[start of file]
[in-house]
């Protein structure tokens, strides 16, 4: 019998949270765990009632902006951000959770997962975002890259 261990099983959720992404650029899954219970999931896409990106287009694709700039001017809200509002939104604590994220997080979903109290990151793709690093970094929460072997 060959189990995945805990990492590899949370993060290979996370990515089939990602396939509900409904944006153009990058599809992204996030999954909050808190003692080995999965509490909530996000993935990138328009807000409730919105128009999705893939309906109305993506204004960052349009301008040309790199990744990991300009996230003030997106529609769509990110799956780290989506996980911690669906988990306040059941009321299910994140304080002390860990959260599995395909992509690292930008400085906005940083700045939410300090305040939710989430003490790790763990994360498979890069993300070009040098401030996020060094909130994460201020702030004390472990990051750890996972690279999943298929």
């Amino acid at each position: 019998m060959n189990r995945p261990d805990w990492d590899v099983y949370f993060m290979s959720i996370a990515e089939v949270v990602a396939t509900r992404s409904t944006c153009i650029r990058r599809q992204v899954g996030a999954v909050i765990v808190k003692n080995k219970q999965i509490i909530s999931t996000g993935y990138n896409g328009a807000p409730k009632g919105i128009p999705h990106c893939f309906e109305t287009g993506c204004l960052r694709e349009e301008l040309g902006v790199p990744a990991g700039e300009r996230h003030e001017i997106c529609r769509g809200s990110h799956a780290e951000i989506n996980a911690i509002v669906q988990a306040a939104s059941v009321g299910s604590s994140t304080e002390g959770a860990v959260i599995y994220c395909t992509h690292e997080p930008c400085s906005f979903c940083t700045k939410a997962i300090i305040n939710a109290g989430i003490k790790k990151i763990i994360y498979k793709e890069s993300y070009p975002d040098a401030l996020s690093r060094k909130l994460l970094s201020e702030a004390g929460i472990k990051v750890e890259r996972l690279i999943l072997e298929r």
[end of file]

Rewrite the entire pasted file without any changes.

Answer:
[in-house]
């Protein structure tokens, strides 16, 4: 019998949270765990009632902006951000959770997962975002890259 261990099983959720992404650029899954219970999931896409990106287009694709700039001017809200509002939104604590994220997080979903109290990151793709690093970094929460072997 060959189990995945805990990492590899949370993060290979996370990515089939990602396939509900409904944006153009990058599809992204996030999954909050808190003692080995999965509490909530996000993935990138328009807000409730919105128009999705893939309906109305993506204004960052349009301008040309790199990744990991300009996230003030997106529609769509990110799956780290989506996980911690669906988990306040059941009321299910994140304080002390860990959260599995395909992509690292930008400085906005940083700045939410300090305040939710989430003490790790763990994360498979890069993300070009040098401030996020060094909130994460201020702030004390472990990051750890996972690279999943298929």
């Amino acid at each position: 019998m060959n189990r995945p261990d805990w990492d590899v099983y949370f993060m290979s959720i996370a990515e089939v949270v990602a396939t509900r992404s409904t944006c153009i650029r990058r599809q992204v899954g996030a999954v909050i765990v808190k003692n080995k219970q999965i509490i909530s999931t996000g993935y990138n896409g328009a807000p409730k009632g919105i128009p999705h990106c893939f309906e109305t287009g993506c204004l960052r694709e349009e301008l040309g902006v790199p990744a990991g700039e300009r996230h003030e001017i997106c529609r769509g809200s990110h799956a780290e951000i989506n996980a911690i509002v669906q988990a306040a939104s059941v009321g299910s604590s994140t304080e002390g959770a860990v959260i599995y994220c395909t992509h690292e997080p930008c400085s906005f979903c940083t700045k939410a997962i300090i305040n939710a109290g989430i003490k790790k990151i763990i994360y498979k793709e890069s993300y070009p975002d040098a401030l996020s690093r060094k909130l994460l970094s201020e702030a004390g929460i472990k990051v750890e890259r996972l690279i999943l072997e298929r």